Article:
Do you start with a “No”? Defining your process for feedback will save time and improve feedback quality.
My seven-year-old son has the gift of positioning, a trait he comes by honestly as his mother is a sales professional. He knows that, given the opportunity to present his case the likelihood of approval increases. Lately, he has started off his requests with the phrase “Don’t say “No” yet…”.
Consider Your Approach to Feedback
Saying No is an important part of the product manager’s role. At every level of our careers, we are faced with unsolicited, opinionated and sometimes outlandish product feedback from our internal teams. It’s all-too easy to discard this feedback as we focus on the initiatives already in play, the resources available, supporting data and the all-important roadmap and strategy.
However, how you say “No” and your overall approach to feedback should be considered. “No” outcomes can have a serious impact on the capital you have worked to build within your organization.
Product “No” Outcomes
- Dismissive of Feedback
- Lack of collaboration
- Lack of interest
- Missed opportunity
The other side of the coin is that you can’t stop to talk to everyone about their input. Time is money, and I have yet to meet a product manager who asks for another meeting.
So how do you say “No” while maintaining a sense of collaboration? It’s critical that you establish the best method for receiving feedback in your organization and access feedback from those close to the consumer in a method that isn’t disruptive. Establish the best method for receiving feedback within your organization. Streamlining this process can achieve valuable results.
As an example, I currently manage a small product team, and our client service and sales teams outnumber us 15 to one. How do we ensure the right internal feedback hits our desk? I met with each department’s key leaders, and together we outlined a feedback funnel where their team could submit requests. The key leaders installed a validation process to review and approve the items sent to our Product team. The value of the feedback funnel was significant:
- Duplicate feedback items were eliminated
- Requests with little detail or that were outside our business were eliminated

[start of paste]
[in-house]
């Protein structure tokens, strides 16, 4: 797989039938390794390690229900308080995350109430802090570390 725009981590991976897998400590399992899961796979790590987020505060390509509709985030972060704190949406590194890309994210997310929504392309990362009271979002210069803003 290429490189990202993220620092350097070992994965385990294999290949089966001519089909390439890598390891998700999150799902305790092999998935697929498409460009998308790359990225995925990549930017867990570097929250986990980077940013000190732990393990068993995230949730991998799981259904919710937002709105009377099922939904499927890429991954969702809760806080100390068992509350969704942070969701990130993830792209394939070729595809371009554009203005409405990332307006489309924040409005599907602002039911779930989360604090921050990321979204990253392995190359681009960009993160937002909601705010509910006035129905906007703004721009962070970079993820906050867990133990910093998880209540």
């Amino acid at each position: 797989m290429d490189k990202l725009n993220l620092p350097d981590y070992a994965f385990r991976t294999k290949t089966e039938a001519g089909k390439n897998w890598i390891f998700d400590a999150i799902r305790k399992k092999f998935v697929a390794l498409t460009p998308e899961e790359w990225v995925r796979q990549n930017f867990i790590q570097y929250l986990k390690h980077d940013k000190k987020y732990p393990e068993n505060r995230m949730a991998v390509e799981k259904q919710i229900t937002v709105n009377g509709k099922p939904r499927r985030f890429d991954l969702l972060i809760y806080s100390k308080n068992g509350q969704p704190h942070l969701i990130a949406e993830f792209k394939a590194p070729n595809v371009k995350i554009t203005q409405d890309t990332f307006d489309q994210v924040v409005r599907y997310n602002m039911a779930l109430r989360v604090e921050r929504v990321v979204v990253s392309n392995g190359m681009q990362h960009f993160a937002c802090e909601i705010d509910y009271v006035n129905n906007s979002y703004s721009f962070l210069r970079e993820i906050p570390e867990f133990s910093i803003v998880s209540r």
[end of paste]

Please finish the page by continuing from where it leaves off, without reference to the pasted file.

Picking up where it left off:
- Extraneous meetings were cancelled
- Priority was established with the deliverable, and as the meeting cadence continued, priority was continually re-established.
- Managers and senior leadership had greater visibility to the challenges faced by their team members in the field.
The final value outcome to this process was the feedback loop – Product can now show items completed from the prioritized department list. The key team members share this information with their teams as a win.
What did we Install Internally to Achieve These Outcomes?
It started with the head of our Client Support department – who happened to be a strong supporter of the Product team – mentioning that she felt her team had good feedback, but the perception was that their requests were ignored or denied. Her team had given up.
Product’s experience was quite different. Their requests weren’t being ignored. In fact, her team’s requests were coming in greater volume every month. Product was overwhelmed and the lack of process, prioritization, and feedback meant that the work that was completed wasn’t making it back to the team and subsequently, to our clients. This information surprised our head of Client Support, and the open and honest discussion quickly turned to finding solutions. The Request Funnel was designed during this conversation with the goal of ensuring management at each level within the department could review their team’s feedback and reducing any red tape to getting verified requests to product.
Step 1: Identifying the Request Lead. Client support had a team member with a strong background in the technology and managing client programs. This team member was a “go-to” person for the department, and met with all managers to discuss the Request Funnel and process for submitting requests. This allowed for a standard request format or set of data that should always be included. Comments like “All my clients..”. or “Every user..” had to be validated by the requestor.